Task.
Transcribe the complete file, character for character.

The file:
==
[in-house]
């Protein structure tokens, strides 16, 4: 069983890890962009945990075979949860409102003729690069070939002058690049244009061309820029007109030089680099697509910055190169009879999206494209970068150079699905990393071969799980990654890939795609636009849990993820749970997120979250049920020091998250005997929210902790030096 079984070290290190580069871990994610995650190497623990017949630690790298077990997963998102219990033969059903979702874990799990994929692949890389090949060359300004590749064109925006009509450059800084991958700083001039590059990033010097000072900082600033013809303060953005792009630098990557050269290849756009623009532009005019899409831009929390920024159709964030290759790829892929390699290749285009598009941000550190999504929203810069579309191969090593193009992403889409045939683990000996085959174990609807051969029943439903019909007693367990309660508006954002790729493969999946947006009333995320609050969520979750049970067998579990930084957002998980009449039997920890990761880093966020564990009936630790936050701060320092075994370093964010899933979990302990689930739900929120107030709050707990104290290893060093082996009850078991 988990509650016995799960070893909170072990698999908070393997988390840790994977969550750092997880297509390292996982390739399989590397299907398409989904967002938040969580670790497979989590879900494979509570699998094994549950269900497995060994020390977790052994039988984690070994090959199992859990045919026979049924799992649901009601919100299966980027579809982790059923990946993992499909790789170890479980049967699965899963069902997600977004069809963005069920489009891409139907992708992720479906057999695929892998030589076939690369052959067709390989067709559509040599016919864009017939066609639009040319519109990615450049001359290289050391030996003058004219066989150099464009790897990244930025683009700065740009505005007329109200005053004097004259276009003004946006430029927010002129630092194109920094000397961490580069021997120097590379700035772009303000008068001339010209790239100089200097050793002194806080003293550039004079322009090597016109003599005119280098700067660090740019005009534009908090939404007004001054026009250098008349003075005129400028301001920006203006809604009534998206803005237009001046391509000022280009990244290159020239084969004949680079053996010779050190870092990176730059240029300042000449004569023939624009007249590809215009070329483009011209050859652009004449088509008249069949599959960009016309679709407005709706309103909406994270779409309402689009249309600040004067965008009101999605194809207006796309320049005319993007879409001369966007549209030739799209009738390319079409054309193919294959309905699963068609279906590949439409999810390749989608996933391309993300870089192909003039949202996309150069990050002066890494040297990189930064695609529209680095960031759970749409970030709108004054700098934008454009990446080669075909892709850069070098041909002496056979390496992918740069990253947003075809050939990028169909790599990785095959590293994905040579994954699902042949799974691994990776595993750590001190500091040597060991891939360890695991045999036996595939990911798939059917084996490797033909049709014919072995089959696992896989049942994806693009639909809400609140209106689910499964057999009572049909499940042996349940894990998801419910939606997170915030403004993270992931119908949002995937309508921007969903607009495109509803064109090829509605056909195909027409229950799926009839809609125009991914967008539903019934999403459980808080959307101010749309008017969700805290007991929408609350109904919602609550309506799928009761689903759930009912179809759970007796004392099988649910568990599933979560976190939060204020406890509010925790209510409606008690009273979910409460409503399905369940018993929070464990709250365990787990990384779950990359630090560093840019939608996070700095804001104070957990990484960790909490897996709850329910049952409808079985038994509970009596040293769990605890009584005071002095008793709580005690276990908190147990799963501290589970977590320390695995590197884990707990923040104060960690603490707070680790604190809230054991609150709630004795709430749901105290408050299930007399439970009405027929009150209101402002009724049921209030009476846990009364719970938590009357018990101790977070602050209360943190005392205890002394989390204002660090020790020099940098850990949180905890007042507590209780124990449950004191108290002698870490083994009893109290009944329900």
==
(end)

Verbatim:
[in-house]
């Protein structure tokens, strides 16, 4: 069983890890962009945990075979949860409102003729690069070939002058690049244009061309820029007109030089680099697509910055190169009879999206494209970068150079699905990393071969799980990654890939795609636009849990993820749970997120979250049920020091998250005997929210902790030096 079984070290290190580069871990994610995650190497623990017949630690790298077990997963998102219990033969059903979702874990799990994929692949890389090949060359300004590749064109925006009509450059800084991958700083001039590059990033010097000072900082600033013809303060953005792009630098990557050269290849756009623009532009005019899409831009929390920024159709964030290759790829892929390699290749285009598009941000550190999504929203810069579309191969090593193009992403889409045939683990000996085959174990609807051969029943439903019909007693367990309660508006954002790729493969999946947006009333995320609050969520979750049970067998579990930084957002998980009449039997920890990761880093966020564990009936630790936050701060320092075994370093964010899933979990302990689930739900929120107030709050707990104290290893060093082996009850078991 988990509650016995799960070893909170072990698999908070393997988390840790994977969550750092997880297509390292996982390739399989590397299907398409989904967002938040969580670790497979989590879900494979509570699998094994549950269900497995060994020390977790052994039988984690070994090959199992859990045919026979049924799992649901009601919100299966980027579809982790059923990946993992499909790789170890479980049967699965899963069902997600977004069809963005069920489009891409139907992708992720479906057999695929892998030589076939690369052959067709390989067709559509040599016919864009017939066609639009040319519109990615450049001359290289050391030996003058004219066989150099464009790897990244930025683009700065740009505005007329109200005053004097004259276009003004946006430029927010002129630092194109920094000397961490580069021997120097590379700035772009303000008068001339010209790239100089200097050793002194806080003293550039004079322009090597016109003599005119280098700067660090740019005009534009908090939404007004001054026009250098008349003075005129400028301001920006203006809604009534998206803005237009001046391509000022280009990244290159020239084969004949680079053996010779050190870092990176730059240029300042000449004569023939624009007249590809215009070329483009011209050859652009004449088509008249069949599959960009016309679709407005709706309103909406994270779409309402689009249309600040004067965008009101999605194809207006796309320049005319993007879409001369966007549209030739799209009738390319079409054309193919294959309905699963068609279906590949439409999810390749989608996933391309993300870089192909003039949202996309150069990050002066890494040297990189930064695609529209680095960031759970749409970030709108004054700098934008454009990446080669075909892709850069070098041909002496056979390496992918740069990253947003075809050939990028169909790599990785095959590293994905040579994954699902042949799974691994990776595993750590001190500091040597060991891939360890695991045999036996595939990911798939059917084996490797033909049709014919072995089959696992896989049942994806693009639909809400609140209106689910499964057999009572049909499940042996349940894990998801419910939606997170915030403004993270992931119908949002995937309508921007969903607009495109509803064109090829509605056909195909027409229950799926009839809609125009991914967008539903019934999403459980808080959307101010749309008017969700805290007991929408609350109904919602609550309506799928009761689903759930009912179809759970007796004392099988649910568990599933979560976190939060204020406890509010925790209510409606008690009273979910409460409503399905369940018993929070464990709250365990787990990384779950990359630090560093840019939608996070700095804001104070957990990484960790909490897996709850329910049952409808079985038994509970009596040293769990605890009584005071002095008793709580005690276990908190147990799963501290589970977590320390695995590197884990707990923040104060960690603490707070680790604190809230054991609150709630004795709430749901105290408050299930007399439970009405027929009150209101402002009724049921209030009476846990009364719970938590009357018990101790977070602050209360943190005392205890002394989390204002660090020790020099940098850990949180905890007042507590209780124990449950004191108290002698870490083994009893109290009944329900």